The first 10k went by in a blur.  Part of that was because it was DARK.  Since it was in the mountains, there were few street lights, no spectators, and very little chatting among the runners who were on pace for a 3 hour marathon.  In fact, because of the race's course, there were really only spectators at a few points during the race which was quite a bit different than the Rock and Roll races that I've done in the recent past.

One nice thing was that when it was light out, I noticed that there were hand made signs on EVERY SINGLE reflector on the side of the road.  I'll bet there were hundreds of them - one very 100m or so.  It was amazing to think of all of the time and effort everyone put in to put those out.

My race plan came together for these miles.  I ran a few around 7:20, one around 7:00 and the rest around 6:45.

Miles 6.2 - 13.1 - Oh.My.God. I have to run UP that hill?? (Overall pace 7:08 / mile - 3:07 marathon pace)
The downside of running a mostly downhill race is that you can almost always see what is coming in front of you.  That means that the "little" hill at mile 7 (elevation below) could be seen for 2 miles.  What looks like a little blip was essentially a mile of hell.  I went from running 6:50 pace to running 8:20 pace.  It was TOUGH!  Somehow I only let my per mile pace slip to 7:30 on the 2 miles covering the hill.

By this time the sun was out and I could see the runners in front of me.  I have to admit that I was surprised at how many runners there were in front of me.  This was a FAST field of racers.  I know that a lot of people use this race to try to get a BQ, and I guess most of those people must have gone sub 3 hours!

Miles 13.1 - 20 - Welp, there goes my "A" goal. (Overall pace 7:05 / mile - 3:05 marathon pace)
When I crossed the half in 1:33, I knew that sub 3 was almost entirely out of the question.  I did some quick mental math and realized that I would have to run 6:30s nearly the entire way in and I just couldn't get my legs to go that fast.

It wasn't that I was tired or out of breath, my legs just didn't have a second gear on the downhills to go any faster. I could "only" chug along at a 7:00 pace, breathing fine, but with strong discomfort in my legs with every step.  I'll admit that it was a bit frustrating to know that I had the cardio to go faster but I didn't have the leg strength.

Around mile 18, my hamstring started to ache and my quads really started to get sore.  In spite of that, I tried to stay on pace as much as possible - even gaining a few seconds here and there where I could manage to block out the pain and kick it up a notch.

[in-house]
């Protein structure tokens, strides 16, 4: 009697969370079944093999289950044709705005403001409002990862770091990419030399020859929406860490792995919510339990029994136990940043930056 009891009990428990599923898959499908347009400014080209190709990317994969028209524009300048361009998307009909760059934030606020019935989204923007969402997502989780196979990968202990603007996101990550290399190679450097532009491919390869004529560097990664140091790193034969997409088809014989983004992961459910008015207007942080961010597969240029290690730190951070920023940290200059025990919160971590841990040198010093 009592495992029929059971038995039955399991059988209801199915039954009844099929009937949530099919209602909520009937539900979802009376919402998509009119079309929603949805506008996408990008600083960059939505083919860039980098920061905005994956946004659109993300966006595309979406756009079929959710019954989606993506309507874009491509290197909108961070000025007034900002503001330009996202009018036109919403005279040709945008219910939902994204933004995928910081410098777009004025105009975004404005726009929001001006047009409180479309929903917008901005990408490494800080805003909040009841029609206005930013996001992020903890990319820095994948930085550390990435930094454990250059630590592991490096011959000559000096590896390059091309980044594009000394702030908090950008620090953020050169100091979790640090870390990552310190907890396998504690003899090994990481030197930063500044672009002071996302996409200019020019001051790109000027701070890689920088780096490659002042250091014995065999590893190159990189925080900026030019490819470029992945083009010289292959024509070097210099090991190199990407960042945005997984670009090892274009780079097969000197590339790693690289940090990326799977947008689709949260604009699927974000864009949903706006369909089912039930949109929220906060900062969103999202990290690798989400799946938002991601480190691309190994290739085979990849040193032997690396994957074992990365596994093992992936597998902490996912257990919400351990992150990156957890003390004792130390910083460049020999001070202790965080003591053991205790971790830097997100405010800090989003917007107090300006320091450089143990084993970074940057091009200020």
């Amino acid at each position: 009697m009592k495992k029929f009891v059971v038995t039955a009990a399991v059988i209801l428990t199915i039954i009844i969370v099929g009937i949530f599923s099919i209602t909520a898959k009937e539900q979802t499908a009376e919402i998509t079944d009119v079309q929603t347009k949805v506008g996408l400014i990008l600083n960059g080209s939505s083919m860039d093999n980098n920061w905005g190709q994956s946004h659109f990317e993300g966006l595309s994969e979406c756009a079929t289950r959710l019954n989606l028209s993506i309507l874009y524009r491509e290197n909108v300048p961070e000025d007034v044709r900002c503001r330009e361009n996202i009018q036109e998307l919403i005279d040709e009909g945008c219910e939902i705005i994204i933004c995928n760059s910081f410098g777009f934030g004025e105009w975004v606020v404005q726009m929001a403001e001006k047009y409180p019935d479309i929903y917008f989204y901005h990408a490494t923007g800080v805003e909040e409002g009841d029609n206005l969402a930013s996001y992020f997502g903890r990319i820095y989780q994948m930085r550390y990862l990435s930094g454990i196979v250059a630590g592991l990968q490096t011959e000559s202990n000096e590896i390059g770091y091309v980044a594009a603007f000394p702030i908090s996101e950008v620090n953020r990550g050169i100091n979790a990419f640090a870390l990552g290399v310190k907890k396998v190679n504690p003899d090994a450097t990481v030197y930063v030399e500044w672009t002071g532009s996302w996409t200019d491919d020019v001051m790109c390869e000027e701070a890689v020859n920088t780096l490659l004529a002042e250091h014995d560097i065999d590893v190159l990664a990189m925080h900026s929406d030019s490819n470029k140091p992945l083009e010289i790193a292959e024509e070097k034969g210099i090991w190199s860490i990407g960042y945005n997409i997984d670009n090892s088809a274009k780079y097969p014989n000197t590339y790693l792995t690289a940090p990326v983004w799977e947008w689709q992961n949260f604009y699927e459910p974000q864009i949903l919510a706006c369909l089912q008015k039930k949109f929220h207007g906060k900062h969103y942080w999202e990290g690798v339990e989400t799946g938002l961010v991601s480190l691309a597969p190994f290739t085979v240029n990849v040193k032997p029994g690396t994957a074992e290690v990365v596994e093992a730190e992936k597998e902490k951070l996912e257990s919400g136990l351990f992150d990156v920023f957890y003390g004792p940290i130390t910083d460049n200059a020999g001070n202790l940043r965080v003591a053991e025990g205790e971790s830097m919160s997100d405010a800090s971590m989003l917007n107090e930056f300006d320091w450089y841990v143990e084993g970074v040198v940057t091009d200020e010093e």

Miles 20 - Finish - Ouch... Ouch... Ouch... Ouch... (Overall pace 7:07 / mile - 3:07 marathon pace)
I wasn't prepared for the hills.  I had originally planned to do MUCH more downhill running than I did in prep for this race but I didn't.  I knew on the starting line that this would come to bite my in the ass (quads) eventually, and it did around mile 21.  I was still holding pace, but it was PAINFUL.

I finally did start to get out of breath, like you'd expect from 23 miles of running.  More than anything, I just wanted the race over.  I missed my A and B goals so I was sort of running for second best at that point.  That sort of middle ground between "I'm not going to set a PR" and "I don't want this race to last any more than humanly possible".

Oh yes, it was every bit of this downhill

The tongue sticking out means that I felt like I wanted to die

Bart Yasso Seal Of Approval

Cool info-graphic that the race had put together on my time.

Overall, I'm basically happy with how the race went.  If you remember to my race preview post, my "A" goal was sub 3, "B" goal was 3:04, and my "C" goal was sub 3:15.  So, I didn't hit my A or B goals, but I hit my C.  I think that it is interesting that I somehow seemed to thread the needle between having a spectacular PR race and blowing up while shitting myself.  If I am being honest, I am not overly happy with the result, but not particularly disappointed either.  I knew that my legs would struggle with the downhills, and I was right.

However, as I sit here on Monday, quite literally barely able to walk because of the beating my legs took, I know that I left it all out on the course.  In the end, that is all I ever ask for of myself.  Give everything that day and live to race another.